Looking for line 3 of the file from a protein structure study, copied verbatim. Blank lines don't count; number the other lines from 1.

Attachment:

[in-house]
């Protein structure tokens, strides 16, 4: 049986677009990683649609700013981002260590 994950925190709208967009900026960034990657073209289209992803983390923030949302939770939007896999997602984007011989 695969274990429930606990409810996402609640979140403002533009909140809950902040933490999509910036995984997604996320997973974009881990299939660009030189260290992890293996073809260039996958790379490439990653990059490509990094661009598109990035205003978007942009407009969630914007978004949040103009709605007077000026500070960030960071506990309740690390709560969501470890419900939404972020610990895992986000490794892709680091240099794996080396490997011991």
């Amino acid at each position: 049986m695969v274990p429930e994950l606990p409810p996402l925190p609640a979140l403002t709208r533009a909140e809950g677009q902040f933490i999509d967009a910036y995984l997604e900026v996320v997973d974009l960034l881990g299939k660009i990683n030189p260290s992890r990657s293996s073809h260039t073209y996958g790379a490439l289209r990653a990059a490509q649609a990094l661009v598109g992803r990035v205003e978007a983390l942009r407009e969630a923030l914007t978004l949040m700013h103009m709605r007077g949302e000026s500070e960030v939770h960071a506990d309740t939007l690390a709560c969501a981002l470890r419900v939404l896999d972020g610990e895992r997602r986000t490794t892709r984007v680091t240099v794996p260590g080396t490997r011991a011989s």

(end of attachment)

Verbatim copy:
């Amino acid at each position: 049986m695969v274990p429930e994950l606990p409810p996402l925190p609640a979140l403002t709208r533009a909140e809950g677009q902040f933490i999509d967009a910036y995984l997604e900026v996320v997973d974009l960034l881990g299939k660009i990683n030189p260290s992890r990657s293996s073809h260039t073209y996958g790379a490439l289209r990653a990059a490509q649609a990094l661009v598109g992803r990035v205003e978007a983390l942009r407009e969630a923030l914007t978004l949040m700013h103009m709605r007077g949302e000026s500070e960030v939770h960071a506990d309740t939007l690390a709560c969501a981002l470890r419900v939404l896999d972020g610990e895992r997602r986000t490794t892709r984007v680091t240099v794996p260590g080396t490997r011991a011989s």